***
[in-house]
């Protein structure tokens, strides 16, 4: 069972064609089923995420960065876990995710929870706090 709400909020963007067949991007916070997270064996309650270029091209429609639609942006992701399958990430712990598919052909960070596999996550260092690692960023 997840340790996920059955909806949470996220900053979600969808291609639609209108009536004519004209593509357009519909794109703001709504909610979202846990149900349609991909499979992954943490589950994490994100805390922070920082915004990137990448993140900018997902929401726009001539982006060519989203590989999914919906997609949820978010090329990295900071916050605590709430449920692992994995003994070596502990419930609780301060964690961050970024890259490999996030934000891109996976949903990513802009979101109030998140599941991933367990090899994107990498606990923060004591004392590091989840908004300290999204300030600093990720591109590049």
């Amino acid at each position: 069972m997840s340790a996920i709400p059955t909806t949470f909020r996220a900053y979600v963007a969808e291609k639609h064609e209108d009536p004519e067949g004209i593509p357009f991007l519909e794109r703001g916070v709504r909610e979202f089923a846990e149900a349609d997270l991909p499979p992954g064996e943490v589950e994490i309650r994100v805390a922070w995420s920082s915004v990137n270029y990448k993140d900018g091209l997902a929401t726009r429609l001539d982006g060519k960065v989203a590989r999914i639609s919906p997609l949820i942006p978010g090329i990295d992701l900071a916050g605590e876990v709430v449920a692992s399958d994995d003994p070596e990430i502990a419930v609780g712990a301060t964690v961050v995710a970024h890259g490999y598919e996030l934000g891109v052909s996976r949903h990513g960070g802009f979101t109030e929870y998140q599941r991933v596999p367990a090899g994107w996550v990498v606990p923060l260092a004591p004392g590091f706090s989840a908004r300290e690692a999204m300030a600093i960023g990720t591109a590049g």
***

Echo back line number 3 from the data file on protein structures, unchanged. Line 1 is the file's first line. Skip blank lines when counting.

């Amino acid at each position: 069972m997840s340790a996920i709400p059955t909806t949470f909020r996220a900053y979600v963007a969808e291609k639609h064609e209108d009536p004519e067949g004209i593509p357009f991007l519909e794109r703001g916070v709504r909610e979202f089923a846990e149900a349609d997270l991909p499979p992954g064996e943490v589950e994490i309650r994100v805390a922070w995420s920082s915004v990137n270029y990448k993140d900018g091209l997902a929401t726009r429609l001539d982006g060519k960065v989203a590989r999914i639609s919906p997609l949820i942006p978010g090329i990295d992701l900071a916050g605590e876990v709430v449920a692992s399958d994995d003994p070596e990430i502990a419930v609780g712990a301060t964690v961050v995710a970024h890259g490999y598919e996030l934000g891109v052909s996976r949903h990513g960070g802009f979101t109030e929870y998140q599941r991933v596999p367990a090899g994107w996550v990498v606990p923060l260092a004591p004392g590091f706090s989840a908004r300290e690692a999204m300030a600093i960023g990720t591109a590049g």